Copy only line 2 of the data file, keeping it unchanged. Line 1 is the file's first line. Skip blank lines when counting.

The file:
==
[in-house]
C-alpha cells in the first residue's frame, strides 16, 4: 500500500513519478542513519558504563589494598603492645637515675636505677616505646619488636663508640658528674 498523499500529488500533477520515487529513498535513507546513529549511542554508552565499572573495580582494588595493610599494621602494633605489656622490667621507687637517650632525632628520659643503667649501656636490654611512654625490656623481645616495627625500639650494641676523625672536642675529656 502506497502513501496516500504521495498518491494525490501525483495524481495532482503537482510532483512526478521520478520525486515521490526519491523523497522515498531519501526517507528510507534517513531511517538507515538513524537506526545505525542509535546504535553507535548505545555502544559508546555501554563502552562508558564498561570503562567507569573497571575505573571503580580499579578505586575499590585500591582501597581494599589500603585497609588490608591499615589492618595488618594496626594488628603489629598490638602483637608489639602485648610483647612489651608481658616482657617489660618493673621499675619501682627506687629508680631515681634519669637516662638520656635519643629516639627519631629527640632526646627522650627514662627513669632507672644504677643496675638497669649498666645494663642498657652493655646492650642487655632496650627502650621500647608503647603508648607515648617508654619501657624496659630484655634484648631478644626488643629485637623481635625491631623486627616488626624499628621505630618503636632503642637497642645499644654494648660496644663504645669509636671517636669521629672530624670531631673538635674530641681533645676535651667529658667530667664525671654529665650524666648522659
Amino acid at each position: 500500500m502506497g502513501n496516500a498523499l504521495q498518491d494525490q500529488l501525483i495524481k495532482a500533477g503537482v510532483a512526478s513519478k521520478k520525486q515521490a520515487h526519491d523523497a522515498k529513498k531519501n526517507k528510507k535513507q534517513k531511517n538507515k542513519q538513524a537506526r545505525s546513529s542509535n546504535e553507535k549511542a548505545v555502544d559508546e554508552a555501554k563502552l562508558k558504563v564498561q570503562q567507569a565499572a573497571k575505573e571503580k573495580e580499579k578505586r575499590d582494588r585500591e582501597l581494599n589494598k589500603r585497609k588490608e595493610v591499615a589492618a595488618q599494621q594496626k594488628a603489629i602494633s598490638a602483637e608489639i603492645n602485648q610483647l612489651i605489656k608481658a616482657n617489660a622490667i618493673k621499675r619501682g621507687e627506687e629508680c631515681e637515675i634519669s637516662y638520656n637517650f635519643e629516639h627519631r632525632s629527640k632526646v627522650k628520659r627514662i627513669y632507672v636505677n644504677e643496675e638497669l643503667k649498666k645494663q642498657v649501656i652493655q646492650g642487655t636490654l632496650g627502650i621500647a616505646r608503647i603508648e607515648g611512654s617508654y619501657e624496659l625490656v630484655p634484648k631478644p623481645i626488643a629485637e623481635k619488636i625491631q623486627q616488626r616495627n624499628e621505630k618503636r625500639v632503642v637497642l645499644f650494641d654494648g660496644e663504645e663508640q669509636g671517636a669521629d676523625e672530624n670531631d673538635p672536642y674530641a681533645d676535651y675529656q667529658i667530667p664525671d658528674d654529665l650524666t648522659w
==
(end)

C-alpha cells in the first residue's frame, strides 16, 4: 500500500513519478542513519558504563589494598603492645637515675636505677616505646619488636663508640658528674 498523499500529488500533477520515487529513498535513507546513529549511542554508552565499572573495580582494588595493610599494621602494633605489656622490667621507687637517650632525632628520659643503667649501656636490654611512654625490656623481645616495627625500639650494641676523625672536642675529656 502506497502513501496516500504521495498518491494525490501525483495524481495532482503537482510532483512526478521520478520525486515521490526519491523523497522515498531519501526517507528510507534517513531511517538507515538513524537506526545505525542509535546504535553507535548505545555502544559508546555501554563502552562508558564498561570503562567507569573497571575505573571503580580499579578505586575499590585500591582501597581494599589500603585497609588490608591499615589492618595488618594496626594488628603489629598490638602483637608489639602485648610483647612489651608481658616482657617489660618493673621499675619501682627506687629508680631515681634519669637516662638520656635519643629516639627519631629527640632526646627522650627514662627513669632507672644504677643496675638497669649498666645494663642498657652493655646492650642487655632496650627502650621500647608503647603508648607515648617508654619501657624496659630484655634484648631478644626488643629485637623481635625491631623486627616488626624499628621505630618503636632503642637497642645499644654494648660496644663504645669509636671517636669521629672530624670531631673538635674530641681533645676535651667529658667530667664525671654529665650524666648522659